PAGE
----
By Adrienne Cytto, Staff Writer
Okay, so I have been waiting to talk about my time student teaching at Claremont College for a long time now. What can I say? The school is absolutely amazing. Every day, 350 students from Kindy – Year 6 come in with their formal hats and blazers on and run around the playground until morning assembly.
Claremont is an Anglican school overlooking Coogee Beach that recently celebrated its 130th anniversary in 2012. One of the reasons I wanted Claremont as my student teaching placement was because of how well rounded their students are, and the focus the school puts on academics, art, music, sport, religion, outdoor education and more.
The other awesome aspect of Claremont is that it is in its second year of implementing co-teaching in the classroom. This means each year group has about 50 students with two teachers. While there are technically two classes that each teacher is responsible for, the two classes work as a whole group most of the time.
During lessons they start off together, and then the teachers might break up the students by ability groups in subjects like math or literacy, or take their own class to continue the lesson. In fact, there are many different approaches to co-teaching, including parallel teaching, team teaching, alternate teaching and stations. In each situation, both teachers have distinct roles and are helping students, whether it is presenting material to one group, or modeling or observing while the other is teaching.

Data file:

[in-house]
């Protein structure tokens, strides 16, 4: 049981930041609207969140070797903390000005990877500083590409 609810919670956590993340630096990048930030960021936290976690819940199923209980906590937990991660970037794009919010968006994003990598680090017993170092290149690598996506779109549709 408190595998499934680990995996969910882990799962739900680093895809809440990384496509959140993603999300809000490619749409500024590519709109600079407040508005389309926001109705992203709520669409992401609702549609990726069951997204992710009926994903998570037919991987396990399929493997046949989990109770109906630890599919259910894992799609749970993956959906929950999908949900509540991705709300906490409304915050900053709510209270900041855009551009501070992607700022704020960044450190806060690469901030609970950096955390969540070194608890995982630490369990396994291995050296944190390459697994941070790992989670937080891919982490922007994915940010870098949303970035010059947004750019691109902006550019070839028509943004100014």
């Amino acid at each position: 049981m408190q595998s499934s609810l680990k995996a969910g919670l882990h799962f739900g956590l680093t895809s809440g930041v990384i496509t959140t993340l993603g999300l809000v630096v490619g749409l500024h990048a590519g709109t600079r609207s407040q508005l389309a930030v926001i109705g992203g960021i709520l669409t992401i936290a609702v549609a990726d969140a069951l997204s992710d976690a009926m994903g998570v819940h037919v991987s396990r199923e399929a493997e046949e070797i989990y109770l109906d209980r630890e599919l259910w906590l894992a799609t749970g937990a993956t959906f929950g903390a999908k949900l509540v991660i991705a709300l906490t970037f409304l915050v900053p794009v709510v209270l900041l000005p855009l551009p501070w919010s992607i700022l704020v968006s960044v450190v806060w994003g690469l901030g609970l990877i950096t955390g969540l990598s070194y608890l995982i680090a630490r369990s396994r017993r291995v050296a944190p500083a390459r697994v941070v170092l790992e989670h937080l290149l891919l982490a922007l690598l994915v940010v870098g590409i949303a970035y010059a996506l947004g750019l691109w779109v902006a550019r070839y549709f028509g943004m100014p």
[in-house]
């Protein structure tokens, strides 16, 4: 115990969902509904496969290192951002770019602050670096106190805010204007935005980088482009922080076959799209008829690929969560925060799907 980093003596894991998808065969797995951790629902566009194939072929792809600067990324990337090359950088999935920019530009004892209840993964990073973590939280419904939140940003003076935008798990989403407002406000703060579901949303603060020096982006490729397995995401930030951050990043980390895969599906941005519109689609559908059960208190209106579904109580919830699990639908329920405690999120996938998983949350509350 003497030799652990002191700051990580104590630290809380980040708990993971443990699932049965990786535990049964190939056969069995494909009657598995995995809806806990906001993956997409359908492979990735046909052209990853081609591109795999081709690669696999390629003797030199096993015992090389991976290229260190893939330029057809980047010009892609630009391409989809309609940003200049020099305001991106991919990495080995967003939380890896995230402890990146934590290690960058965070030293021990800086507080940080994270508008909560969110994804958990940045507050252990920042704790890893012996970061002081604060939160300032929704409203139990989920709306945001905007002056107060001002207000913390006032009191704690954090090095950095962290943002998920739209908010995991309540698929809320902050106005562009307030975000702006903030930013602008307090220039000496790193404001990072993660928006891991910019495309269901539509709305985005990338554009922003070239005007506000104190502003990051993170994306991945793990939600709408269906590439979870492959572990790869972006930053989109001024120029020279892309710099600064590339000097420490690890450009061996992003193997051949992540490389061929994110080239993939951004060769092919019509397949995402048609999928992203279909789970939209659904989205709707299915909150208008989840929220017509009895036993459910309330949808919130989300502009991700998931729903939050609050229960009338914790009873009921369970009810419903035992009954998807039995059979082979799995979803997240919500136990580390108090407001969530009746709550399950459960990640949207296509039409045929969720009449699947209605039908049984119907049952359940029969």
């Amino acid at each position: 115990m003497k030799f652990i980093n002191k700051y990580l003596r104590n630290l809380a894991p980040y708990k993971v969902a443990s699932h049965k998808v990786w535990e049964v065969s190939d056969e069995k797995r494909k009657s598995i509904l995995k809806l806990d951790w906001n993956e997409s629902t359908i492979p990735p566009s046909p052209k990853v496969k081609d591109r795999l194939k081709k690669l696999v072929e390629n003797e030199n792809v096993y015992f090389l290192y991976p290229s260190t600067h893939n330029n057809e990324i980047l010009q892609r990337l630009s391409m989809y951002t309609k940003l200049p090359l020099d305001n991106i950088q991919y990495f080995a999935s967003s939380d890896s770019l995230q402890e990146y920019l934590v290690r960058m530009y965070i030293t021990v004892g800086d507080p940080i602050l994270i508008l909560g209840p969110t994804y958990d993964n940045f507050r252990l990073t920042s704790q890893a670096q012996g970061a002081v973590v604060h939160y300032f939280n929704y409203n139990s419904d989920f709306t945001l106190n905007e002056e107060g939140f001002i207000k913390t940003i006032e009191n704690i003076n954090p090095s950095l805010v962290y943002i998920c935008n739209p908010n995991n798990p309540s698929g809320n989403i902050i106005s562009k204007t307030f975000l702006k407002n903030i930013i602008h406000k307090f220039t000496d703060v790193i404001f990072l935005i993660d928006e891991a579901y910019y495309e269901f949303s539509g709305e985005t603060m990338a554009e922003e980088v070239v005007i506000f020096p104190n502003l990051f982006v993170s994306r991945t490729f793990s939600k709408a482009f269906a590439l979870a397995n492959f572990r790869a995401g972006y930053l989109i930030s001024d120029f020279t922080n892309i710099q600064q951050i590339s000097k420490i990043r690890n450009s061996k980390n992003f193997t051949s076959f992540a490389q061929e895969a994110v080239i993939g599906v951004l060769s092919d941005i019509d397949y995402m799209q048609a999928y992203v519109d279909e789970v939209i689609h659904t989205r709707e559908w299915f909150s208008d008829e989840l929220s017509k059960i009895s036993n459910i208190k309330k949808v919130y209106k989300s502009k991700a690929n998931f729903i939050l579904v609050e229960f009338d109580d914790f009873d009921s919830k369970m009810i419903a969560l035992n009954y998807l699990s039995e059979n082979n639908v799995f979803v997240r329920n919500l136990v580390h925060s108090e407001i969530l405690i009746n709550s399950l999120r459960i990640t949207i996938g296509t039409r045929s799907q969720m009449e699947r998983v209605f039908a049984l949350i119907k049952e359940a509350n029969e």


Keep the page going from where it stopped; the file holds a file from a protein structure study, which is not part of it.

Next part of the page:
Overall, the collaborative environment is always lively and it is so nice having the support of another teacher to plan with, bounce ideas off of, and help manage the classroom. Without a doubt, I could see myself working in a team setting like Claremont in the future. The classrooms are also unique since they have been specifically designed to be open learning spaces for co-teaching to take place in. This means the rooms are broken up into different sections that can be closed off with a curtain, and there are multiple screen projectors and seating areas for students to work in.
Working with the Year 4 students has been a blast; they are such a happy and enthusiastic bunch of kids that behave well (for the most part). I’ve been able to teach various science and maths lessons so far, and it’s great to see the determination the students have. I introduced the highest maths group to a problem-solving challenge question, wanting to see if they could use four numbers and add, subtract, multiply and divide them together to get to the number 24. I somehow stumped all of them, but then one boy ran up to me first thing the next day showing me how he had figured out the problem. It was by far my proudest moment, seeing that the students were so engaged and motivated that they wanted to keep trying to get the answer.
This past week I also had the opportunity of going on my first field trip with Year 5 and my friend AnneMarie, who is student teaching with that group. We went to Darling Harbour, where the students were to survey tourists about their perception of Australian people and culture. They asked them various questions about sports, animals, landmarks, and what they think of Australians. Overall they were quite successful and each group interviewed at least 10 tourists. We ended the day going to the IMAX Theater to see the “Hidden Universe,” which was a film all about space.
I can’t believe it has already been three weeks at the school and the end of Term 3. For now we have a two week break and then Term 4 begins, which goes until the end of the school year in December. For now, I am going to enjoy my break, which includes a BU field trip to Melbourne and then a few of us are off to some more fun in Cairns and the Great Barrier Reef. Sunshine, koalas and Nemo, here I come!